Treaty of Alcáçovas
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The Treaty of Alcáçovas (also known as Treaty or Peace of Alcáçovas-Toledo) was signed on 4 September 1479 between the
The treaty intended to regulate:
After Henry's IV death in 1474, the Castilian crown was disputed between the half-sister of the king,
Parallel to the dynastic struggle, there was a fierce naval war between the fleets of Portugal and Castile to access and control overseas territories − especially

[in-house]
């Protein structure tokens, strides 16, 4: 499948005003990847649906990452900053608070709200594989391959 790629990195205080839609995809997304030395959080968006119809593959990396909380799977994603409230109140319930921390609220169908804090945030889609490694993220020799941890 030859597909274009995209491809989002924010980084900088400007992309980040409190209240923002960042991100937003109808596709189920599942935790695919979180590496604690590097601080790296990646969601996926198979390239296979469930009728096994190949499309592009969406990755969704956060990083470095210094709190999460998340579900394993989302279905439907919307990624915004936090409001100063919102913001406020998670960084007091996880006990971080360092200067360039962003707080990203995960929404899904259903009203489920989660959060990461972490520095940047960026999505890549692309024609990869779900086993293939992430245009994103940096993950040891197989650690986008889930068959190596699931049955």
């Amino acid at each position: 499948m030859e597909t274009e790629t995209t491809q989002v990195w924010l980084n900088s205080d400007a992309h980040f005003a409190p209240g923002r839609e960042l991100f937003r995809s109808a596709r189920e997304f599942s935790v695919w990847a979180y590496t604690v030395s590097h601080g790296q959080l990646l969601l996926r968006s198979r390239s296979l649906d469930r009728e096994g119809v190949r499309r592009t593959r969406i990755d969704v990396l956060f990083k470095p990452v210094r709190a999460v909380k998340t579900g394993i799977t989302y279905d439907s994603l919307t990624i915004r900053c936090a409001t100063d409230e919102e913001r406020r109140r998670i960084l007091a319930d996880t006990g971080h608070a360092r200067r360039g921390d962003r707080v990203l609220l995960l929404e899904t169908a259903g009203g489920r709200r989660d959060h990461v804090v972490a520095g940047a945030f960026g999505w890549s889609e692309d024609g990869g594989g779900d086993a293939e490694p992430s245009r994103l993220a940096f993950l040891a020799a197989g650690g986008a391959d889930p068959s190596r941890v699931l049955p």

Historian Stephen R. Bown wrote:
When Ferdinand an Isabella secured their rule after the Battle of Toro on 1 March 1476- effectively eliminating the threat of Portuguese invasion but not officially ending the war- they renewed the twenty-year-old Castilian claim to their "ancient and exclusive" rights to the Canary Islands and the Guinea coast .... They encouraged Spanish merchant ships to take advantage of the political disruption and considered making direct attacks on Portuguese vessels returning from Guinea, with the objective of seizing the monopoly.... In 1478 a Spanish fleet of thirty-five caravels was intercepted by an armed Portuguese squadron. Most of the fleet was captured and taken to Lisbon. [I]n 1479 ... the two nations concluded terms for peace with the treaty of Alcáçovas, ending the struggle for the succession as well as their battle at sea.